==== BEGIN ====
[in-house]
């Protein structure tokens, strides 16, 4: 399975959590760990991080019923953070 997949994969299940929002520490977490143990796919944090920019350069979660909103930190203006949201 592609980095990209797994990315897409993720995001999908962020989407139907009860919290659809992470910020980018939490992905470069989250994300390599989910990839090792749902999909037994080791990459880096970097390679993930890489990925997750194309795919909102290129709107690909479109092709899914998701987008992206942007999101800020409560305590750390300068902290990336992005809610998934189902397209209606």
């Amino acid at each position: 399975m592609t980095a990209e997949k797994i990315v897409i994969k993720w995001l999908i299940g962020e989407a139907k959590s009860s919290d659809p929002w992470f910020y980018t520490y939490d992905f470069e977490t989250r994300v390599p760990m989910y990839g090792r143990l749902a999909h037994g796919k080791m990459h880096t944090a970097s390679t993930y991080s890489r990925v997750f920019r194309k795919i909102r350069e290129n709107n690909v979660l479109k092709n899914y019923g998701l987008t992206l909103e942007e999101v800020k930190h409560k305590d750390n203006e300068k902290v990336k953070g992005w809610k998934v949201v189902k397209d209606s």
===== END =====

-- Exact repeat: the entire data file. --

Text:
[in-house]
């Protein structure tokens, strides 16, 4: 399975959590760990991080019923953070 997949994969299940929002520490977490143990796919944090920019350069979660909103930190203006949201 592609980095990209797994990315897409993720995001999908962020989407139907009860919290659809992470910020980018939490992905470069989250994300390599989910990839090792749902999909037994080791990459880096970097390679993930890489990925997750194309795919909102290129709107690909479109092709899914998701987008992206942007999101800020409560305590750390300068902290990336992005809610998934189902397209209606």
């Amino acid at each position: 399975m592609t980095a990209e997949k797994i990315v897409i994969k993720w995001l999908i299940g962020e989407a139907k959590s009860s919290d659809p929002w992470f910020y980018t520490y939490d992905f470069e977490t989250r994300v390599p760990m989910y990839g090792r143990l749902a999909h037994g796919k080791m990459h880096t944090a970097s390679t993930y991080s890489r990925v997750f920019r194309k795919i909102r350069e290129n709107n690909v979660l479109k092709n899914y019923g998701l987008t992206l909103e942007e999101v800020k930190h409560k305590d750390n203006e300068k902290v990336k953070g992005w809610k998934v949201v189902k397209d209606s």